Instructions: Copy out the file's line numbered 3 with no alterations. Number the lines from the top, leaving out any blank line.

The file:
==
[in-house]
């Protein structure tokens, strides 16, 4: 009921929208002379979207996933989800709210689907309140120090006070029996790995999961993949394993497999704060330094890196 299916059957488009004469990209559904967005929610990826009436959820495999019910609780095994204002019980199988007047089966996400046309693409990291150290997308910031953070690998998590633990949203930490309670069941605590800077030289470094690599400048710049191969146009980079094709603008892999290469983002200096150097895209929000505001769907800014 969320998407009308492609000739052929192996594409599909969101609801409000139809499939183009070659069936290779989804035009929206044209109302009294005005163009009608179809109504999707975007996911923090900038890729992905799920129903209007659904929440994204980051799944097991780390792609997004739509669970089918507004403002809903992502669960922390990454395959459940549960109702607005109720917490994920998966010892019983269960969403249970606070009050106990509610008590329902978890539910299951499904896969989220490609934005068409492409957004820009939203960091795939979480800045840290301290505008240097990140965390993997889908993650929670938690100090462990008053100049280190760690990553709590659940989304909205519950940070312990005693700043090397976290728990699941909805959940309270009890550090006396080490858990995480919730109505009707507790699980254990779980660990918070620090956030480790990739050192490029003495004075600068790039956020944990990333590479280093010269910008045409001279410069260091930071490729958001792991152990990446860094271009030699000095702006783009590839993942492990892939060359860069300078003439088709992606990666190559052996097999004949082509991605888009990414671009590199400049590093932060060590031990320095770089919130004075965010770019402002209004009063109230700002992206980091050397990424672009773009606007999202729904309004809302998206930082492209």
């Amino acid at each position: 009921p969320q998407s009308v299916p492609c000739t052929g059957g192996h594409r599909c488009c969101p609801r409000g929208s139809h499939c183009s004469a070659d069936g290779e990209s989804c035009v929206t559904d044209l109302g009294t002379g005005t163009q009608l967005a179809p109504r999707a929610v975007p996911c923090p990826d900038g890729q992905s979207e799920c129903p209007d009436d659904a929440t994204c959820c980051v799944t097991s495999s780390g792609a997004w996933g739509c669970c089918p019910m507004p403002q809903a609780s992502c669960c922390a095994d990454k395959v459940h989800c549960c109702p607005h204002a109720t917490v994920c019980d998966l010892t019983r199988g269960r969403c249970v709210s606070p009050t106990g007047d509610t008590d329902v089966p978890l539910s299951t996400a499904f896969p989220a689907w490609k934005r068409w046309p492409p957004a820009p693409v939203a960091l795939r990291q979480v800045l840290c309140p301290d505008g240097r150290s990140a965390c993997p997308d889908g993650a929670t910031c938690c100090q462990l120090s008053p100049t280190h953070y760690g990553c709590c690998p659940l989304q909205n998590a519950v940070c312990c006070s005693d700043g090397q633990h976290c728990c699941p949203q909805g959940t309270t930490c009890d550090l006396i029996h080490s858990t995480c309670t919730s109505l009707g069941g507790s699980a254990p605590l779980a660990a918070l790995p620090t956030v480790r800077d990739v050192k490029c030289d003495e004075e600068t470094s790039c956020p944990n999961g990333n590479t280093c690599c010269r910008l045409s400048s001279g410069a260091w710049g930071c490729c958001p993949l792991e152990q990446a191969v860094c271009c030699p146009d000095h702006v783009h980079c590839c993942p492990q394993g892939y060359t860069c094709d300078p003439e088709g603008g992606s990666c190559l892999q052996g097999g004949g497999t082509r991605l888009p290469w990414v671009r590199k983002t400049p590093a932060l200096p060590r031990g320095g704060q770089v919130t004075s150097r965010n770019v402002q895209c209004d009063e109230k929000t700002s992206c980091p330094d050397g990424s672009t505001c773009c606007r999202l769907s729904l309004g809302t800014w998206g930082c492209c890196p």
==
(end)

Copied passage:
């Amino acid at each position: 009921p969320q998407s009308v299916p492609c000739t052929g059957g192996h594409r599909c488009c969101p609801r409000g929208s139809h499939c183009s004469a070659d069936g290779e990209s989804c035009v929206t559904d044209l109302g009294t002379g005005t163009q009608l967005a179809p109504r999707a929610v975007p996911c923090p990826d900038g890729q992905s979207e799920c129903p209007d009436d659904a929440t994204c959820c980051v799944t097991s495999s780390g792609a997004w996933g739509c669970c089918p019910m507004p403002q809903a609780s992502c669960c922390a095994d990454k395959v459940h989800c549960c109702p607005h204002a109720t917490v994920c019980d998966l010892t019983r199988g269960r969403c249970v709210s606070p009050t106990g007047d509610t008590d329902v089966p978890l539910s299951t996400a499904f896969p989220a689907w490609k934005r068409w046309p492409p957004a820009p693409v939203a960091l795939r990291q979480v800045l840290c309140p301290d505008g240097r150290s990140a965390c993997p997308d889908g993650a929670t910031c938690c100090q462990l120090s008053p100049t280190h953070y760690g990553c709590c690998p659940l989304q909205n998590a519950v940070c312990c006070s005693d700043g090397q633990h976290c728990c699941p949203q909805g959940t309270t930490c009890d550090l006396i029996h080490s858990t995480c309670t919730s109505l009707g069941g507790s699980a254990p605590l779980a660990a918070l790995p620090t956030v480790r800077d990739v050192k490029c030289d003495e004075e600068t470094s790039c956020p944990n999961g990333n590479t280093c690599c010269r910008l045409s400048s001279g410069a260091w710049g930071c490729c958001p993949l792991e152990q990446a191969v860094c271009c030699p146009d000095h702006v783009h980079c590839c993942p492990q394993g892939y060359t860069c094709d300078p003439e088709g603008g992606s990666c190559l892999q052996g097999g004949g497999t082509r991605l888009p290469w990414v671009r590199k983002t400049p590093a932060l200096p060590r031990g320095g704060q770089v919130t004075s150097r965010n770019v402002q895209c209004d009063e109230k929000t700002s992206c980091p330094d050397g990424s672009t505001c773009c606007r999202l769907s729904l309004g809302t800014w998206g930082c492209c890196p």